Tuesday, July 24, 2012

Never Again

No, I haven't done something I regret. In fact quite the opposite, in looking back over some old photos I find things I'm thankful to have taken the chance to do when I had the opportunity. You can probably guess from the tagline on the photos I somehow ended up rp.net tonight and wound up nostalgic.

The changes I have seen in my few years as a serious railfan are truly amazing. I can remember when a GE Dash 9, while not a surprise, was a refreshing change of pace on the Staples Sub. The SD40-2's I expected to dominate the railroad forever are pretty much no more, with the exception of transfer, yard, and short distance service. Not so long ago, this was a fairly common site on one of my Saturday morning trips to Staples (which are pretty much history as well!)


At the very least, these road numbers have been usurped by GE's, along with a place on the hot trains operated by the railroad.

In some cases it's more than just the railroad itself that has changed. Wadena is a prime case, where the former feed and seed plant that made for a nice photo backdrop is no longer. Many's the time that I waited for a train to show up so I could try and work the mill into the photo. Those were pre-ATCS and in some cases pre-scanner days as well. It all worked on this day:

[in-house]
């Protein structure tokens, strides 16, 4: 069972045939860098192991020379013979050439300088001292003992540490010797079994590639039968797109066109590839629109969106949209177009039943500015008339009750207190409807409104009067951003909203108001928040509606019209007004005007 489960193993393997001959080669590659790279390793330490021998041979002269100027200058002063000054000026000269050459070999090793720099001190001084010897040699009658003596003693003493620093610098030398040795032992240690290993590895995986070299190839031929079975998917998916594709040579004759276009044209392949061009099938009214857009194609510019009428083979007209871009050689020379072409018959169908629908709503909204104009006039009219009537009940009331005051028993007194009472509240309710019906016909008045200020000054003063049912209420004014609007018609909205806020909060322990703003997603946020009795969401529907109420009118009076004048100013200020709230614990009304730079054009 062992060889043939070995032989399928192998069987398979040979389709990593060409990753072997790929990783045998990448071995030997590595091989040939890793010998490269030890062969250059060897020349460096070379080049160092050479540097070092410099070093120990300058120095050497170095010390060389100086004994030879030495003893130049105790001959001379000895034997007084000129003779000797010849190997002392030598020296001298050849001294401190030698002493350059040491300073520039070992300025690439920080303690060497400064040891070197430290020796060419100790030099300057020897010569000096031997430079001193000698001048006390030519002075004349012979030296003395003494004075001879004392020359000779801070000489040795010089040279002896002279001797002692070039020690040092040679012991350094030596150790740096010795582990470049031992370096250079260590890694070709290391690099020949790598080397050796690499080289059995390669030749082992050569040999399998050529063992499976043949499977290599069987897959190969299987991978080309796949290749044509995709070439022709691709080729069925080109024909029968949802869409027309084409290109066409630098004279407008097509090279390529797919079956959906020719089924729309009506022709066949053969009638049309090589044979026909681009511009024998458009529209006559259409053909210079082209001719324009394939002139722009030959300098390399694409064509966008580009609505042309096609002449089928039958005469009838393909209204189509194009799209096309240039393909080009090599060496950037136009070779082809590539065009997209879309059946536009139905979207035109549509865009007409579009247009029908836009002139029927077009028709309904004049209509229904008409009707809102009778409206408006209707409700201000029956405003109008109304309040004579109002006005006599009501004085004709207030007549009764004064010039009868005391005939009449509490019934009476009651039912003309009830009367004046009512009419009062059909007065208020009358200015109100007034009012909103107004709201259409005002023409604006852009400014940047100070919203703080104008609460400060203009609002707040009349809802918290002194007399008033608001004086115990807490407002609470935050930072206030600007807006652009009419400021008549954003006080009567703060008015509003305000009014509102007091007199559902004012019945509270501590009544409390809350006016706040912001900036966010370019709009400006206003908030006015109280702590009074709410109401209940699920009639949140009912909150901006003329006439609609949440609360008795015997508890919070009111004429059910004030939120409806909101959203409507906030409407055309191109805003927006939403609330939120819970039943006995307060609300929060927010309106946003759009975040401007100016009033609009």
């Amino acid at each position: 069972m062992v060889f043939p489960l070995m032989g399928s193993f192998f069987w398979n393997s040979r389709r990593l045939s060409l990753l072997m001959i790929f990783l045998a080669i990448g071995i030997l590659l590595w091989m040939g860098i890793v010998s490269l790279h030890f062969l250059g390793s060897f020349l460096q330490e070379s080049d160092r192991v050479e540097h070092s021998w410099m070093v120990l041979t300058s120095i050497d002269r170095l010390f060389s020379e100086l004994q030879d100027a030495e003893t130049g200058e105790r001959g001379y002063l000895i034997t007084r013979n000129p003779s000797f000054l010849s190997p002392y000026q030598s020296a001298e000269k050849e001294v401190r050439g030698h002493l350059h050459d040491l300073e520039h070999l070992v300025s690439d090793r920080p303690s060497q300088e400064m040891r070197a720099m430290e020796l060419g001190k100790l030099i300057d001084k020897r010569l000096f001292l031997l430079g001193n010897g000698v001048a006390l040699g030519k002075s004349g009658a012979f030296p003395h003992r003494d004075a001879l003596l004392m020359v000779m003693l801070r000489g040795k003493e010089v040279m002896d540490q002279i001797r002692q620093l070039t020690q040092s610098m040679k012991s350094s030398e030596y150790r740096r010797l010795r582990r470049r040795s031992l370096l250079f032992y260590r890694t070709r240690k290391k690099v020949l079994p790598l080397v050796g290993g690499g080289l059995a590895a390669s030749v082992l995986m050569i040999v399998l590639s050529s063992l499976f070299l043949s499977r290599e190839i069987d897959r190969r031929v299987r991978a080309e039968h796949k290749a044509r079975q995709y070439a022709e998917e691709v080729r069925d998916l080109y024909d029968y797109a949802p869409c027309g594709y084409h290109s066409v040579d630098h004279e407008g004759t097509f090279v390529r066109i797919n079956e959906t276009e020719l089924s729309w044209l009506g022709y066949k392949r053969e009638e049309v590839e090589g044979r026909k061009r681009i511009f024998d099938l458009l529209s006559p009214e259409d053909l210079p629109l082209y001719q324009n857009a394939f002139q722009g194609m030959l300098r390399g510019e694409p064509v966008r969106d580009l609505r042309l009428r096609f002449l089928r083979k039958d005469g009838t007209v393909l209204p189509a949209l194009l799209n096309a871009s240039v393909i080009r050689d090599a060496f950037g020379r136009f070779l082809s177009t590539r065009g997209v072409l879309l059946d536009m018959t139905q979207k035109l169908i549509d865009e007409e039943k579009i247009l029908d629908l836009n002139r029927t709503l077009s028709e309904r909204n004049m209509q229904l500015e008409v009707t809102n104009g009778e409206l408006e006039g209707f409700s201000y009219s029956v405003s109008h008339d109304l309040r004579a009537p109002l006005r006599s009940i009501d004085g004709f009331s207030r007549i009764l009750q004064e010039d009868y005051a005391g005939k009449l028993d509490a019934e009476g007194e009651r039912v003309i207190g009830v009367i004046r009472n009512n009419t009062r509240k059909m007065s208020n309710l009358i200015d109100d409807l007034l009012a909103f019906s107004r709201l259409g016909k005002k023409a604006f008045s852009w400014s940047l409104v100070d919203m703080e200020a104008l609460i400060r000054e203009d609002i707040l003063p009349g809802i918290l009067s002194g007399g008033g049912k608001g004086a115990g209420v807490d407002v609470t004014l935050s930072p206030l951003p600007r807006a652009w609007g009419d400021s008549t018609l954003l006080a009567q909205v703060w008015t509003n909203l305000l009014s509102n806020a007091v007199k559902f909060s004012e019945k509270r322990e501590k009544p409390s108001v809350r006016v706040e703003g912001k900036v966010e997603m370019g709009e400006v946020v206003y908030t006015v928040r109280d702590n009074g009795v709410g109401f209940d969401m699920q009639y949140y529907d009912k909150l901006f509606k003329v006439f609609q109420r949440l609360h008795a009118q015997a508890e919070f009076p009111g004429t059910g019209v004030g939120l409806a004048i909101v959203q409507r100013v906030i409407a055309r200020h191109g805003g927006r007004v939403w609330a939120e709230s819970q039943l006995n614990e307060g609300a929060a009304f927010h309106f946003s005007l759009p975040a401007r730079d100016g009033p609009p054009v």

The idea that there would come a day when catching a pair of green 40's on a V train would pass never crossed my mind when I tripped the shutter.

A lot of the change is in motive power. Of course the SD40 series dates back to the 60's and 70's, older than many of the fans out chasing them (not me, though). Everything has it's day in the sun, and those engines day was longer than most. However just being newer is no guarantee of a long career. Here's a string of power that stopped to rest in Wadena one day a few years ago. Of the nine units shown, only the MAC is still doing what it was intended to do that day. I believe the SD60's and 60M, along with the warbonnet, are going, going, gone from BNSF. Not sure what happened to the maroon leaser, and the 40's on the tail end might be sporting numbers borrowed from a former SD9 or somesuch and a horsepower downgrade.


Here's one more that will likely never be repeated. This has always been a favorite of mine, not because of the quality, but because I remember how lucky I was to get the chance. While on a trip to Cloquet, with little time to spare, the train showed up at just the right time. This trio of EMD's will likely never polish the rails of the Brainerd Sub again.


A look back sure can reveal a lot of changes, even over not so many years.

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